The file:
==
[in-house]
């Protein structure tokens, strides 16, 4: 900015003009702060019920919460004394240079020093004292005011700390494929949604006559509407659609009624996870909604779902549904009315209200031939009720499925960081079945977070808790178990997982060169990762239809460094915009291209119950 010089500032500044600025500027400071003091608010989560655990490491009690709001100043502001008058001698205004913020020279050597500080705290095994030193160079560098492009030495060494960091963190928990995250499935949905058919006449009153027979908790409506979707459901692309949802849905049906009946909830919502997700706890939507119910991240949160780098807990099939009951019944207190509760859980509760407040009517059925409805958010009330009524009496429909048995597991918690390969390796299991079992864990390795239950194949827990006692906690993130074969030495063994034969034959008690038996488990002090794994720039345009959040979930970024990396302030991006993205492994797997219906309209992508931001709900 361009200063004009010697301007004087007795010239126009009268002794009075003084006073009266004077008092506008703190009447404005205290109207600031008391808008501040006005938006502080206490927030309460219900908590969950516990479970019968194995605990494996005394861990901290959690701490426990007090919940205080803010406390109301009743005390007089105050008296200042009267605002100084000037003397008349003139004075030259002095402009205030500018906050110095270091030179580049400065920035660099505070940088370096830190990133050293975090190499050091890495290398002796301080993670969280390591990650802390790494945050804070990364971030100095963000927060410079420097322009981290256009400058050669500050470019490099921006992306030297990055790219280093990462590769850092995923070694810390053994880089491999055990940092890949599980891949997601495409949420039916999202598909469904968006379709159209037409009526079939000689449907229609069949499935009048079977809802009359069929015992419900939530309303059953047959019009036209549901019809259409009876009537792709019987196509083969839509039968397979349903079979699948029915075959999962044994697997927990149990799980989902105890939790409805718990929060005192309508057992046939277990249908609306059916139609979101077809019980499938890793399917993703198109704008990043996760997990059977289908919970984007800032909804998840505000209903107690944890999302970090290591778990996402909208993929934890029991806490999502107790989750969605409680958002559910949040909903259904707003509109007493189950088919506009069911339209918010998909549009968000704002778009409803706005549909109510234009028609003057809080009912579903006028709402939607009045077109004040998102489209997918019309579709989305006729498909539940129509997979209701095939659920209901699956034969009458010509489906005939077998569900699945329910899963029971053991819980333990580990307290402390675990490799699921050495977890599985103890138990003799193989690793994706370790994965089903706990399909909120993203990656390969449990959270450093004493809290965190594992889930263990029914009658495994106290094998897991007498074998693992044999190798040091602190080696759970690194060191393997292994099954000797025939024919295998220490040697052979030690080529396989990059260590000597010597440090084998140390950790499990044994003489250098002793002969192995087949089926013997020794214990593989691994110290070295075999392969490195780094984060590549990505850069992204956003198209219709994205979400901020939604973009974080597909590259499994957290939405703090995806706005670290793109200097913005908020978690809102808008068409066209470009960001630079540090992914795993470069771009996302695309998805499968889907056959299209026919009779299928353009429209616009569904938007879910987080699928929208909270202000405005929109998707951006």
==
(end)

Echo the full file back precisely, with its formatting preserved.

[in-house]
């Protein structure tokens, strides 16, 4: 900015003009702060019920919460004394240079020093004292005011700390494929949604006559509407659609009624996870909604779902549904009315209200031939009720499925960081079945977070808790178990997982060169990762239809460094915009291209119950 010089500032500044600025500027400071003091608010989560655990490491009690709001100043502001008058001698205004913020020279050597500080705290095994030193160079560098492009030495060494960091963190928990995250499935949905058919006449009153027979908790409506979707459901692309949802849905049906009946909830919502997700706890939507119910991240949160780098807990099939009951019944207190509760859980509760407040009517059925409805958010009330009524009496429909048995597991918690390969390796299991079992864990390795239950194949827990006692906690993130074969030495063994034969034959008690038996488990002090794994720039345009959040979930970024990396302030991006993205492994797997219906309209992508931001709900 361009200063004009010697301007004087007795010239126009009268002794009075003084006073009266004077008092506008703190009447404005205290109207600031008391808008501040006005938006502080206490927030309460219900908590969950516990479970019968194995605990494996005394861990901290959690701490426990007090919940205080803010406390109301009743005390007089105050008296200042009267605002100084000037003397008349003139004075030259002095402009205030500018906050110095270091030179580049400065920035660099505070940088370096830190990133050293975090190499050091890495290398002796301080993670969280390591990650802390790494945050804070990364971030100095963000927060410079420097322009981290256009400058050669500050470019490099921006992306030297990055790219280093990462590769850092995923070694810390053994880089491999055990940092890949599980891949997601495409949420039916999202598909469904968006379709159209037409009526079939000689449907229609069949499935009048079977809802009359069929015992419900939530309303059953047959019009036209549901019809259409009876009537792709019987196509083969839509039968397979349903079979699948029915075959999962044994697997927990149990799980989902105890939790409805718990929060005192309508057992046939277990249908609306059916139609979101077809019980499938890793399917993703198109704008990043996760997990059977289908919970984007800032909804998840505000209903107690944890999302970090290591778990996402909208993929934890029991806490999502107790989750969605409680958002559910949040909903259904707003509109007493189950088919506009069911339209918010998909549009968000704002778009409803706005549909109510234009028609003057809080009912579903006028709402939607009045077109004040998102489209997918019309579709989305006729498909539940129509997979209701095939659920209901699956034969009458010509489906005939077998569900699945329910899963029971053991819980333990580990307290402390675990490799699921050495977890599985103890138990003799193989690793994706370790994965089903706990399909909120993203990656390969449990959270450093004493809290965190594992889930263990029914009658495994106290094998897991007498074998693992044999190798040091602190080696759970690194060191393997292994099954000797025939024919295998220490040697052979030690080529396989990059260590000597010597440090084998140390950790499990044994003489250098002793002969192995087949089926013997020794214990593989691994110290070295075999392969490195780094984060590549990505850069992204956003198209219709994205979400901020939604973009974080597909590259499994957290939405703090995806706005670290793109200097913005908020978690809102808008068409066209470009960001630079540090992914795993470069771009996302695309998805499968889907056959299209026919009779299928353009429209616009569904938007879910987080699928929208909270202000405005929109998707951006």